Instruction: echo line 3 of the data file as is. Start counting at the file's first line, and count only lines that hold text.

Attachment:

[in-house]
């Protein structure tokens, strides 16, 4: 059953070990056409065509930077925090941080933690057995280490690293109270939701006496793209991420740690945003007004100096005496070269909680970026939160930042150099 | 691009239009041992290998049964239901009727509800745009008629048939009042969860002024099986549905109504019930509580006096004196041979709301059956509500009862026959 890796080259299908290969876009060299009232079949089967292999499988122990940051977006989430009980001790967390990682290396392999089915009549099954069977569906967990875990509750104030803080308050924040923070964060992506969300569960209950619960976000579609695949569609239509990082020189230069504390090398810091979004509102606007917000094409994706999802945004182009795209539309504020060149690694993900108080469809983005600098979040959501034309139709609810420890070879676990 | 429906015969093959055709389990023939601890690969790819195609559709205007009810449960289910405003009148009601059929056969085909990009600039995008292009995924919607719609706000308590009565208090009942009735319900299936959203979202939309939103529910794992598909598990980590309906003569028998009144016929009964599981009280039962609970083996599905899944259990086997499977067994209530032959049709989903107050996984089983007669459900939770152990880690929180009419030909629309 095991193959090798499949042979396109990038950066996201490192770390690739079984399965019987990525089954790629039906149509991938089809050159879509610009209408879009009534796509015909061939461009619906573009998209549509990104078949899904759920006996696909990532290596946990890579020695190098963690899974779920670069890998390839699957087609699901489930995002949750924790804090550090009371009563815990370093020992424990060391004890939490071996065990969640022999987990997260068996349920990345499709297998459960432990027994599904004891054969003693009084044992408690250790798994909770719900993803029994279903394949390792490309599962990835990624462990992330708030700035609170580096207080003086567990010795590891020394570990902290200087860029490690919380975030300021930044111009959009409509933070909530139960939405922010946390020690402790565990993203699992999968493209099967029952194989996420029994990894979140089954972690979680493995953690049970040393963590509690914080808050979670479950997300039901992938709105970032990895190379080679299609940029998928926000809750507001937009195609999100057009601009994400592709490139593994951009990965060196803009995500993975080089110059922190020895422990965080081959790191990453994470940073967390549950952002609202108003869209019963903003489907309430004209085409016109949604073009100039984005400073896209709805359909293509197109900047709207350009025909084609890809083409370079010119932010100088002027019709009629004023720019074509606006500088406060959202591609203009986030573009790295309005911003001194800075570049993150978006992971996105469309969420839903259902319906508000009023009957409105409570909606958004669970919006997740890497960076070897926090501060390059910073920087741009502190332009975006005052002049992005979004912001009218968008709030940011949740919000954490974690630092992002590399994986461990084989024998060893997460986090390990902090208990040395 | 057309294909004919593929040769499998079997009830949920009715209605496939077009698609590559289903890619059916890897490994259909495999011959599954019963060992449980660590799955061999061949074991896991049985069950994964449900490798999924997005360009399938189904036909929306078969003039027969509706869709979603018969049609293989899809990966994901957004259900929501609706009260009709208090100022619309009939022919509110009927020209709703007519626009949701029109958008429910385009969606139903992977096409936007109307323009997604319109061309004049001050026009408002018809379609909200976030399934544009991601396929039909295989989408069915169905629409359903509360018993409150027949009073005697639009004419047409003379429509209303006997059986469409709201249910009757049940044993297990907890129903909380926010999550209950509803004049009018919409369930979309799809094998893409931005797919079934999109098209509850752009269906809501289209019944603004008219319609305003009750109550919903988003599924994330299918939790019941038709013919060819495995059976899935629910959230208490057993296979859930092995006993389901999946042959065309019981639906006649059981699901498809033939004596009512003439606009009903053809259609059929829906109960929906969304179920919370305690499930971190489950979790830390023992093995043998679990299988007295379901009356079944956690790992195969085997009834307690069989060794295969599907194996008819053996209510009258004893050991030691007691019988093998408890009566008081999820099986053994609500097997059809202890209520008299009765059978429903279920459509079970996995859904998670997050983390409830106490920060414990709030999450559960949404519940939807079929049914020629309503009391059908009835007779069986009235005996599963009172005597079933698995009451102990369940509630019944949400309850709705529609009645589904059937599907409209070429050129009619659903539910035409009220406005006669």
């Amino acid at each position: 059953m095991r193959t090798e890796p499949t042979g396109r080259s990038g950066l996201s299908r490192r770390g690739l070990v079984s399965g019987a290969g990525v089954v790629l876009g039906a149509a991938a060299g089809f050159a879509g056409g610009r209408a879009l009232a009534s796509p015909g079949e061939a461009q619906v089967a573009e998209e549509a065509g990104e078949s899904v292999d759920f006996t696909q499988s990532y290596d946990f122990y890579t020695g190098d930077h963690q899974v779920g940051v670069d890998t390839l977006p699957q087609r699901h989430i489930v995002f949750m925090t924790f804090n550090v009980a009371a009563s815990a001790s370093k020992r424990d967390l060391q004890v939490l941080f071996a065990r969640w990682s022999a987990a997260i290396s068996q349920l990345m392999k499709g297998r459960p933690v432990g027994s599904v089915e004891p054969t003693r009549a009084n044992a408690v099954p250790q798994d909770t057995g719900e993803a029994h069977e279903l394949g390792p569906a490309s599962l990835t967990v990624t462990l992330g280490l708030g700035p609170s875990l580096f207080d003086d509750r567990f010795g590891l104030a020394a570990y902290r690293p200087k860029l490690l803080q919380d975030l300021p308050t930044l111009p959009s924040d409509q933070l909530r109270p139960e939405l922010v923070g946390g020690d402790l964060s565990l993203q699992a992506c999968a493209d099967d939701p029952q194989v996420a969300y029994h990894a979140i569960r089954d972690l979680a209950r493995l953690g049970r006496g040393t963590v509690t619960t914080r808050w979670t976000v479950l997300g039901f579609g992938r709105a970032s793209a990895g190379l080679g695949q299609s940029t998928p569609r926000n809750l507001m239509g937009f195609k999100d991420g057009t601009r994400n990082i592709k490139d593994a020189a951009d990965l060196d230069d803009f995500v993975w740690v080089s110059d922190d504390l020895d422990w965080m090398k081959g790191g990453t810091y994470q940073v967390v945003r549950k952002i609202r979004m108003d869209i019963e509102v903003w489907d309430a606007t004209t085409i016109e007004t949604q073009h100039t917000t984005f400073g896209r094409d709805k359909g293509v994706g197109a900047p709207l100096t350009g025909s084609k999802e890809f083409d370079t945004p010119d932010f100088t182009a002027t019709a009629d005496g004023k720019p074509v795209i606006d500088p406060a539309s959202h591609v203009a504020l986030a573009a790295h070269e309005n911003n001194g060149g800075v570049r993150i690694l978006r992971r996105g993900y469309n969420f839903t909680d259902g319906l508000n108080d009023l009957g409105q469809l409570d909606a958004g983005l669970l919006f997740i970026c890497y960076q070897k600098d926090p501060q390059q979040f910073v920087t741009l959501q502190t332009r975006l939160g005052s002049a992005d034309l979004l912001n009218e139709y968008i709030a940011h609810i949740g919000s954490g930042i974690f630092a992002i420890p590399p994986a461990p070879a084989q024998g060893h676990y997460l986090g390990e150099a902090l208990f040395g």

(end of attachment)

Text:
């Amino acid at each position: 059953m095991r193959t090798e890796p499949t042979g396109r080259s990038g950066l996201s299908r490192r770390g690739l070990v079984s399965g019987a290969g990525v089954v790629l876009g039906a149509a991938a060299g089809f050159a879509g056409g610009r209408a879009l009232a009534s796509p015909g079949e061939a461009q619906v089967a573009e998209e549509a065509g990104e078949s899904v292999d759920f006996t696909q499988s990532y290596d946990f122990y890579t020695g190098d930077h963690q899974v779920g940051v670069d890998t390839l977006p699957q087609r699901h989430i489930v995002f949750m925090t924790f804090n550090v009980a009371a009563s815990a001790s370093k020992r424990d967390l060391q004890v939490l941080f071996a065990r969640w990682s022999a987990a997260i290396s068996q349920l990345m392999k499709g297998r459960p933690v432990g027994s599904v089915e004891p054969t003693r009549a009084n044992a408690v099954p250790q798994d909770t057995g719900e993803a029994h069977e279903l394949g390792p569906a490309s599962l990835t967990v990624t462990l992330g280490l708030g700035p609170s875990l580096f207080d003086d509750r567990f010795g590891l104030a020394a570990y902290r690293p200087k860029l490690l803080q919380d975030l300021p308050t930044l111009p959009s924040d409509q933070l909530r109270p139960e939405l922010v923070g946390g020690d402790l964060s565990l993203q699992a992506c999968a493209d099967d939701p029952q194989v996420a969300y029994h990894a979140i569960r089954d972690l979680a209950r493995l953690g049970r006496g040393t963590v509690t619960t914080r808050w979670t976000v479950l997300g039901f579609g992938r709105a970032s793209a990895g190379l080679g695949q299609s940029t998928p569609r926000n809750l507001m239509g937009f195609k999100d991420g057009t601009r994400n990082i592709k490139d593994a020189a951009d990965l060196d230069d803009f995500v993975w740690v080089s110059d922190d504390l020895d422990w965080m090398k081959g790191g990453t810091y994470q940073v967390v945003r549950k952002i609202r979004m108003d869209i019963e509102v903003w489907d309430a606007t004209t085409i016109e007004t949604q073009h100039t917000t984005f400073g896209r094409d709805k359909g293509v994706g197109a900047p709207l100096t350009g025909s084609k999802e890809f083409d370079t945004p010119d932010f100088t182009a002027t019709a009629d005496g004023k720019p074509v795209i606006d500088p406060a539309s959202h591609v203009a504020l986030a573009a790295h070269e309005n911003n001194g060149g800075v570049r993150i690694l978006r992971r996105g993900y469309n969420f839903t909680d259902g319906l508000n108080d009023l009957g409105q469809l409570d909606a958004g983005l669970l919006f997740i970026c890497y960076q070897k600098d926090p501060q390059q979040f910073v920087t741009l959501q502190t332009r975006l939160g005052s002049a992005d034309l979004l912001n009218e139709y968008i709030a940011h609810i949740g919000s954490g930042i974690f630092a992002i420890p590399p994986a461990p070879a084989q024998g060893h676990y997460l986090g390990e150099a902090l208990f040395g």